"Sahara" opens with a bang in the year 1865 during the final days of the Civil War. The pyrotechnics in this scene surpass anything that follows. As the Union Army bombards Richmond, Virginia, the Confederate capital, the rebels load a fortune in gold coins aboard the C.S.S. ironclad Texas. Miraculously, the ironclad slips through the Federal blockade and vanishes without a trace. Some 140 years after the mysterious disappearance of the Texas, an ex-U.S. Navy Seal, Dirk Pitt (Matthew McConaughey of "Reign of Fire"), embarks on an obsessive search for the missing vessel. When he isn't pursuing leads on the Texas, Pitt works as a jack-of-all-trades, deep-sea diving daredevil for retired U.S. Navy Admiral James Sandecker (the ever dependable William H. Macey of "Cellular") who presides over a private maritime salvage outfit called the National Underwater Marine Agency (NUMA). When we first meet Pitt, Sandecker, and Pitt's perennial comic sidekick Al Giordino (Steve Zahn of "National Security"), our trio of treasure hunters are pulling an African artifact off the ocean floor near Nigeria, for Yves Massarde (Lambert Wilson of "The Matrix Reloaded") a wealthy French industrialist. Meanwhile, in a separate plot, two World Health Organization doctors, Eva Rojas (Penelope Cruz of "Blow") and Frank Hopper (Glynn Turman of "Light It Up"), discover a deadly infectious plague. When Eva investigates, she places herself in jeopardy. Three thugs working for a bloodthirsty African warlord, General Kazim (Lennie James of "Snatch") who has a taste for rare autos and antique firearms, manhandle Eve on a beach. Since he happens to be snorkeling nearby, Pitt intervenes and delivers Eva from their evil clutches. After she has recovered from the incident, Admiral Sandecker agrees to let Frank and her hitch a ride with Pitt and Giordino on a NUMA yacht into war-torn Mali where Pitt is tracking down his latest lead on the Texas. Sandecker has given Pitt three days to find his fabled ironclad. It seems that our hero found one of those CSA twenty dollar gold coins in a nearby African town. Naturally, our heroes collide with the ruthless general and his trigger-happy minions. Mind you, this synopsis covers only the first third of an action-thriller overloaded with exposition.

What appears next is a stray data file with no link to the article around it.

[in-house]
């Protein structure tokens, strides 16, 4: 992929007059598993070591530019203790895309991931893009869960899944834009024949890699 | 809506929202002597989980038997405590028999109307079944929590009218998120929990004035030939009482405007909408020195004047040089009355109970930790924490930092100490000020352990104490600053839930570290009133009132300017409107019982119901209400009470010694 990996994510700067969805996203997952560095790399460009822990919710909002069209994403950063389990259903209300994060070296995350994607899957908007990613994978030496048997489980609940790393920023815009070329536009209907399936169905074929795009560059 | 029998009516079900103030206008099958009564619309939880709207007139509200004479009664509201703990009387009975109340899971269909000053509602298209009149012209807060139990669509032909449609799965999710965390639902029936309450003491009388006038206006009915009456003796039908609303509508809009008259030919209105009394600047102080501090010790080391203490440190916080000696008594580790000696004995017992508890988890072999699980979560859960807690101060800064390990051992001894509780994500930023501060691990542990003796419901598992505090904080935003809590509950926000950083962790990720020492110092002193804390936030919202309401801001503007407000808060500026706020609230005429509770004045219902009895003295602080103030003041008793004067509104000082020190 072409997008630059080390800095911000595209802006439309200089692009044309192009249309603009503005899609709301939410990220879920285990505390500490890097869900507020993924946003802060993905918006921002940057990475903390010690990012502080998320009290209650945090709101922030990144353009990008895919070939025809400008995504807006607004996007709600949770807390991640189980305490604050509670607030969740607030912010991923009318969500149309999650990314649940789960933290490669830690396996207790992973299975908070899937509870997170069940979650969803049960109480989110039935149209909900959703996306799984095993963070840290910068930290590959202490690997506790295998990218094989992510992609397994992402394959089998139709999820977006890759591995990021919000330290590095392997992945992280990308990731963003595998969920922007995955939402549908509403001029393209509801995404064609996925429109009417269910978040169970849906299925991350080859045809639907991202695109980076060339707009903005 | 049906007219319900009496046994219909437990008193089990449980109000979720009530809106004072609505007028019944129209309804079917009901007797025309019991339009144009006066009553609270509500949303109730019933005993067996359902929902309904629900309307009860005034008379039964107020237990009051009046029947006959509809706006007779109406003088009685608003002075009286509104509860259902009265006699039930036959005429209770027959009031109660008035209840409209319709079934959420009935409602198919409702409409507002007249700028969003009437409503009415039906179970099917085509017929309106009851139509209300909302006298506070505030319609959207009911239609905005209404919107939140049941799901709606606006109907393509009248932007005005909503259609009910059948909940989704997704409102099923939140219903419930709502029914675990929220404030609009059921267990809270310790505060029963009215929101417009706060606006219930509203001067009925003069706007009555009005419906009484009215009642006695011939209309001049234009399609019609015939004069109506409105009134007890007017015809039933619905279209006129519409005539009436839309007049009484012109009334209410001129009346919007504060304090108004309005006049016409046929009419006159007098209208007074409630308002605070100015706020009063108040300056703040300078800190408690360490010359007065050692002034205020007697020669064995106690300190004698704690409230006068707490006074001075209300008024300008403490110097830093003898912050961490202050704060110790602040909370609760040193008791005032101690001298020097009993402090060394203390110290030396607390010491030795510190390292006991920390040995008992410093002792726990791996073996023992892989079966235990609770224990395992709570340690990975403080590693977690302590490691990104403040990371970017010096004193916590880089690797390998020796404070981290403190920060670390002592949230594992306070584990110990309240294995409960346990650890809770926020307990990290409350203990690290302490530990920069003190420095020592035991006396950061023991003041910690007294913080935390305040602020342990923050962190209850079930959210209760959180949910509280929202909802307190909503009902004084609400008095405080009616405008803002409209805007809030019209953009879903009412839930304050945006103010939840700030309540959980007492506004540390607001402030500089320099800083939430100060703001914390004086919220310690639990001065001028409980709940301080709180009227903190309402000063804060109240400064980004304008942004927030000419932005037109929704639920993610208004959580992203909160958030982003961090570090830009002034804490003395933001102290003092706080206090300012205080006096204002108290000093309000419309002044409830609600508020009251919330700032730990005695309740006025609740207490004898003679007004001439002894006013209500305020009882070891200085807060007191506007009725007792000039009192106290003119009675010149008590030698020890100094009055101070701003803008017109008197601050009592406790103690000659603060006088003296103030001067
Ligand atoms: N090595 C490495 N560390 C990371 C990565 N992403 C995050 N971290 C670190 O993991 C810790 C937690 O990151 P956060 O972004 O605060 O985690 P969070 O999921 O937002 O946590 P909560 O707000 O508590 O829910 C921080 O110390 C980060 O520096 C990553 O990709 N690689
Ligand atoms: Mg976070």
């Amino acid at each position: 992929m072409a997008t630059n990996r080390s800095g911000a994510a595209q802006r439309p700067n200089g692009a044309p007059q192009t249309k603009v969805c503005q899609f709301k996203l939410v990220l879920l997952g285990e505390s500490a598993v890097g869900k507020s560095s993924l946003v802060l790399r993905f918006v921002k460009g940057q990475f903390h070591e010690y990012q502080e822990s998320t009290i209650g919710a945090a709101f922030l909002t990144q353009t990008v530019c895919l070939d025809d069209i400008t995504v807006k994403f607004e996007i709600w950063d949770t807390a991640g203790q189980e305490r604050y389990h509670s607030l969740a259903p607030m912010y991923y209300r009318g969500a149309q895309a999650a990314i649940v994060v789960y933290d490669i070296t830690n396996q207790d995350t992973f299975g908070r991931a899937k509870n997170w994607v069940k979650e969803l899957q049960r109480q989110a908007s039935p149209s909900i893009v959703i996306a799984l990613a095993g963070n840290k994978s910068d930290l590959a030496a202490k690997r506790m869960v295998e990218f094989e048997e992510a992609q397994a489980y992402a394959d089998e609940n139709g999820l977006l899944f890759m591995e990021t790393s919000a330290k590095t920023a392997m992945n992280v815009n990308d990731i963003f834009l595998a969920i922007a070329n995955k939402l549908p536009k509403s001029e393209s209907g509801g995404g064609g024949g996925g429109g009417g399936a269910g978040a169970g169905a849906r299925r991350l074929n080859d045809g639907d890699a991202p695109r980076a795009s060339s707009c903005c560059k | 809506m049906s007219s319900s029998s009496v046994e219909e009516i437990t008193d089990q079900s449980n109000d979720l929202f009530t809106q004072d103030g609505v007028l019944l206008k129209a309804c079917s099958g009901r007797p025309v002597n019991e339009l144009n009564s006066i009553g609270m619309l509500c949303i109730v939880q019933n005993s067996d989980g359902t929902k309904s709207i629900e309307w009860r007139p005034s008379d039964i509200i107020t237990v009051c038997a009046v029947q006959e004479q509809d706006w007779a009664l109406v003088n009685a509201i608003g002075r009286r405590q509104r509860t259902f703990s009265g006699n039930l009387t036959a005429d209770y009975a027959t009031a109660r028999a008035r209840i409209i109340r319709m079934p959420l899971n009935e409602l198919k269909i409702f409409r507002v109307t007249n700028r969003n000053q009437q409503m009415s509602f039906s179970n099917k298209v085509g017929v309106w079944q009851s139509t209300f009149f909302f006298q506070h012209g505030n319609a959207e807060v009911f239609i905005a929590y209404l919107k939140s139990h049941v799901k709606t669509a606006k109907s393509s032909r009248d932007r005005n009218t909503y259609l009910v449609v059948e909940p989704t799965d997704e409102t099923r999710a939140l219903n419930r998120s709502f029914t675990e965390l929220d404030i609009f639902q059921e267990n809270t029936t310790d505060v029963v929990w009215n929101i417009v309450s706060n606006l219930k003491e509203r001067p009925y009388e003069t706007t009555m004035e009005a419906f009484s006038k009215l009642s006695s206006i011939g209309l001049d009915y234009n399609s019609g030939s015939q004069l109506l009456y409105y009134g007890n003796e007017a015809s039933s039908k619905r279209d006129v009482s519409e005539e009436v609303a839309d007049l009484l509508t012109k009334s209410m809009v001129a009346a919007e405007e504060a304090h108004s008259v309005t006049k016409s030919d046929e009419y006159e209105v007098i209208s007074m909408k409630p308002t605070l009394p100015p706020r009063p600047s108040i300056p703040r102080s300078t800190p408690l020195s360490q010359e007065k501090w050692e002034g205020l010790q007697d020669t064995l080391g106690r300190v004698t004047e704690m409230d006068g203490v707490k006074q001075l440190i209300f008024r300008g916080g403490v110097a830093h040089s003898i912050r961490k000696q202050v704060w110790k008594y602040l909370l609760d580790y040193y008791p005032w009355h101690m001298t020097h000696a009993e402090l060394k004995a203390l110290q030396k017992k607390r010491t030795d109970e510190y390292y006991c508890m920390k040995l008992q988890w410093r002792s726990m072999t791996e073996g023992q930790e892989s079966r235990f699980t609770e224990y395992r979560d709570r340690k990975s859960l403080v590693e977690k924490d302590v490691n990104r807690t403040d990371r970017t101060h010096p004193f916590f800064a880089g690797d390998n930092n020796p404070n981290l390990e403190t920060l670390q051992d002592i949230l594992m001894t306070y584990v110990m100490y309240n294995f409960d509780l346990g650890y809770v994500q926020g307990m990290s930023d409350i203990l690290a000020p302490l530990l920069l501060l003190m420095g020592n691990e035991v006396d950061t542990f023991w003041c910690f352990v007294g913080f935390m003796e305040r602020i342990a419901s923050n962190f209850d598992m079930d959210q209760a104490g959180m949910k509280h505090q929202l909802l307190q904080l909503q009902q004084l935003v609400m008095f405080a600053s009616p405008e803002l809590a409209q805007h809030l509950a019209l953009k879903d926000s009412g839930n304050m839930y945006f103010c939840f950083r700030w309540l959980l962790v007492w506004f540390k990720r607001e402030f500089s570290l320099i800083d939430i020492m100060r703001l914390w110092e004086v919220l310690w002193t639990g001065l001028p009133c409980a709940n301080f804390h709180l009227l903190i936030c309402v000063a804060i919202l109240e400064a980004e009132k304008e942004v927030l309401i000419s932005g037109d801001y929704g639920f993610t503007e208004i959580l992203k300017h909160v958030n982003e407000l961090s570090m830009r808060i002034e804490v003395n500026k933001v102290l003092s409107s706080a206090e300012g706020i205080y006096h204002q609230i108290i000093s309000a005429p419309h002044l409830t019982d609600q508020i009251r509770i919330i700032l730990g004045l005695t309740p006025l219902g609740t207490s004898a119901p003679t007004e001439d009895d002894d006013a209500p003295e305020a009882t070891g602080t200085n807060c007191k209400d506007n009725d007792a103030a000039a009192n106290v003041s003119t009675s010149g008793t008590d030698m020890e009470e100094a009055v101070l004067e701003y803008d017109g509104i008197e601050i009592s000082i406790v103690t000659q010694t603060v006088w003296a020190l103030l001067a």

The worse thing about "Sahara" is that our heroes yap more than scrap. The bullets begin to fly about forty minutes or so into the modern day fracas. Although Eva and Dirk fight alongside each other, the sparks never fly between them. McConaughey and Cruz aren't allowed to smooch until they've dispatched the villains and saved the world from an environmental cataclysm. Not surprisingly, every character in "Sahara" qualifies as a stereotype. The scruffy, lovable Zahn steals the show with his witticisms and his butt-crack antics, while McConaughey hurls his brawny, buffed-up, deeply-tanned physique into one predicament after another. The charismatic McConaughey acquits himself well enough as an action figure, but his Dirk Pitt makes little impression as the hero of a proposed franchise. Unlike Cussler's larger-than-life literary hero, McConaughey's Pitt comes off as a colorless cross-between of James Bond and Angus MacGyver. In a crowd of cinematic heroes, Dirk Pitt just doesn't stand out. One minute Cruz's Eva behaves like a dainty, bespectacled doctor but the next minute she blasts away with a sub-machine gun like a gangster and straddles a camel as if to the saddle born. First-time helmer Breck Eisner (son of former Disney honcho Michael Eisner) directs with solid proficiency but little flair. He sticks to basics in the combat scenes. You've seen the boat chases, helicopter/car chase, and the shoot outs staged with greater ingenuity in better movies. Clocking in at over two hours, Eisner could have eliminated thirty minutes. He shepherds "Sahara" along at a leisurely pace as if urgency weren't a priority. Civil War buffs won't be fooled for an instant that anything like what "Sahara" conjures up could have occurred. Nowhere near as entertaining as the vastly superior "National Treasure," "Sahara" shares more similarities with the sprawling desert from which it draws it name.

No comments: